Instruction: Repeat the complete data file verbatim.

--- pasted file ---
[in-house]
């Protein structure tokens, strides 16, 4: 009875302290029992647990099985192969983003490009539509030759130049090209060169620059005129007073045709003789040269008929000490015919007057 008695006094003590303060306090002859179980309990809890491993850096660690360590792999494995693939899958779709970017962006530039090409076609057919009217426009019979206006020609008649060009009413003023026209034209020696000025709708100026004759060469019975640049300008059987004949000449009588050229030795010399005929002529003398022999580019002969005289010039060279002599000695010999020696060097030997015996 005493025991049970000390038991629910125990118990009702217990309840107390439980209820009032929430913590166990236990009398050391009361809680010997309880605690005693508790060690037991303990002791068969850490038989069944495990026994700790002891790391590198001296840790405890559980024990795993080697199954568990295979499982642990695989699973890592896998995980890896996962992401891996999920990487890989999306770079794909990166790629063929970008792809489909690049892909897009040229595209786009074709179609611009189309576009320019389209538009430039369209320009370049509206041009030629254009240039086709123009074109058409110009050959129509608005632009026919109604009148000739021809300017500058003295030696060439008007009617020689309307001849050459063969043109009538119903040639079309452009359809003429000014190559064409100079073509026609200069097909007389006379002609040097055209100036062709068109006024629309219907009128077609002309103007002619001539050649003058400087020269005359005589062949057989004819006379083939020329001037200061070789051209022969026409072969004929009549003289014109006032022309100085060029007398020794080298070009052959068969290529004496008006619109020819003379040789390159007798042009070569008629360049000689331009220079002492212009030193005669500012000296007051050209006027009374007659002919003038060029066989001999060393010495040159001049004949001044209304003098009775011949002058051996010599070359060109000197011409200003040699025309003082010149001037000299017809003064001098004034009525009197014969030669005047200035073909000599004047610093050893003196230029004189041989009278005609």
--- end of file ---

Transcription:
[in-house]
């Protein structure tokens, strides 16, 4: 009875302290029992647990099985192969983003490009539509030759130049090209060169620059005129007073045709003789040269008929000490015919007057 008695006094003590303060306090002859179980309990809890491993850096660690360590792999494995693939899958779709970017962006530039090409076609057919009217426009019979206006020609008649060009009413003023026209034209020696000025709708100026004759060469019975640049300008059987004949000449009588050229030795010399005929002529003398022999580019002969005289010039060279002599000695010999020696060097030997015996 005493025991049970000390038991629910125990118990009702217990309840107390439980209820009032929430913590166990236990009398050391009361809680010997309880605690005693508790060690037991303990002791068969850490038989069944495990026994700790002891790391590198001296840790405890559980024990795993080697199954568990295979499982642990695989699973890592896998995980890896996962992401891996999920990487890989999306770079794909990166790629063929970008792809489909690049892909897009040229595209786009074709179609611009189309576009320019389209538009430039369209320009370049509206041009030629254009240039086709123009074109058409110009050959129509608005632009026919109604009148000739021809300017500058003295030696060439008007009617020689309307001849050459063969043109009538119903040639079309452009359809003429000014190559064409100079073509026609200069097909007389006379002609040097055209100036062709068109006024629309219907009128077609002309103007002619001539050649003058400087020269005359005589062949057989004819006379083939020329001037200061070789051209022969026409072969004929009549003289014109006032022309100085060029007398020794080298070009052959068969290529004496008006619109020819003379040789390159007798042009070569008629360049000689331009220079002492212009030193005669500012000296007051050209006027009374007659002919003038060029066989001999060393010495040159001049004949001044209304003098009775011949002058051996010599070359060109000197011409200003040699025309003082010149001037000299017809003064001098004034009525009197014969030669005047200035073909000599004047610093050893003196230029004189041989009278005609």